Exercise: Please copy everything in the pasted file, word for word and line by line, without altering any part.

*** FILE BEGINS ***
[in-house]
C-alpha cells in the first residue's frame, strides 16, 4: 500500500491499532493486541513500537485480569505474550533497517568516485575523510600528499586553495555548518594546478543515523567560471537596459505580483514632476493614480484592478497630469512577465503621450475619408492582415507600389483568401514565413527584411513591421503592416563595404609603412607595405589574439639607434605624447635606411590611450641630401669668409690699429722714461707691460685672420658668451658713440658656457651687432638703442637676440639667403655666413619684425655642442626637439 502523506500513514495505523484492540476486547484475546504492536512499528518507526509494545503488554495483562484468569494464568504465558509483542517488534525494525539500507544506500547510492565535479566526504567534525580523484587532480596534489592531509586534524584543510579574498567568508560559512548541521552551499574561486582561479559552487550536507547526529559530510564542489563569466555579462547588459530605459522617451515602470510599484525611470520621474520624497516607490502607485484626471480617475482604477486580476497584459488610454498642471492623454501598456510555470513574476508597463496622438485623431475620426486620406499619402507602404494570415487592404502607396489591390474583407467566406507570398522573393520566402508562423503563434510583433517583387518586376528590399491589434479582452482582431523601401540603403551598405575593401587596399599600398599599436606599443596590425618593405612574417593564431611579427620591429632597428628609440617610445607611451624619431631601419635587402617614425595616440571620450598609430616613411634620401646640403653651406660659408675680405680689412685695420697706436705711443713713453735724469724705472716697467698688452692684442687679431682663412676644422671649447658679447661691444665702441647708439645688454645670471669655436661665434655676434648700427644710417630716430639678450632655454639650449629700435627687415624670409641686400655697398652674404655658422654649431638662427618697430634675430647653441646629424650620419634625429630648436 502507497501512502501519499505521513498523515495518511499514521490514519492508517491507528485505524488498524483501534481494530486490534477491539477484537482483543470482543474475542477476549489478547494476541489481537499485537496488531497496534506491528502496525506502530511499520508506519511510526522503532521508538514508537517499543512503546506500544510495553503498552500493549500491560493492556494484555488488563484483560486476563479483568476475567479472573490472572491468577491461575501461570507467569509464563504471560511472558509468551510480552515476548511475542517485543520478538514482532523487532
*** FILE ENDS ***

[in-house]
C-alpha cells in the first residue's frame, strides 16, 4: 500500500491499532493486541513500537485480569505474550533497517568516485575523510600528499586553495555548518594546478543515523567560471537596459505580483514632476493614480484592478497630469512577465503621450475619408492582415507600389483568401514565413527584411513591421503592416563595404609603412607595405589574439639607434605624447635606411590611450641630401669668409690699429722714461707691460685672420658668451658713440658656457651687432638703442637676440639667403655666413619684425655642442626637439 502523506500513514495505523484492540476486547484475546504492536512499528518507526509494545503488554495483562484468569494464568504465558509483542517488534525494525539500507544506500547510492565535479566526504567534525580523484587532480596534489592531509586534524584543510579574498567568508560559512548541521552551499574561486582561479559552487550536507547526529559530510564542489563569466555579462547588459530605459522617451515602470510599484525611470520621474520624497516607490502607485484626471480617475482604477486580476497584459488610454498642471492623454501598456510555470513574476508597463496622438485623431475620426486620406499619402507602404494570415487592404502607396489591390474583407467566406507570398522573393520566402508562423503563434510583433517583387518586376528590399491589434479582452482582431523601401540603403551598405575593401587596399599600398599599436606599443596590425618593405612574417593564431611579427620591429632597428628609440617610445607611451624619431631601419635587402617614425595616440571620450598609430616613411634620401646640403653651406660659408675680405680689412685695420697706436705711443713713453735724469724705472716697467698688452692684442687679431682663412676644422671649447658679447661691444665702441647708439645688454645670471669655436661665434655676434648700427644710417630716430639678450632655454639650449629700435627687415624670409641686400655697398652674404655658422654649431638662427618697430634675430647653441646629424650620419634625429630648436 502507497501512502501519499505521513498523515495518511499514521490514519492508517491507528485505524488498524483501534481494530486490534477491539477484537482483543470482543474475542477476549489478547494476541489481537499485537496488531497496534506491528502496525506502530511499520508506519511510526522503532521508538514508537517499543512503546506500544510495553503498552500493549500491560493492556494484555488488563484483560486476563479483568476475567479472573490472572491468577491461575501461570507467569509464563504471560511472558509468551510480552515476548511475542517485543520478538514482532523487532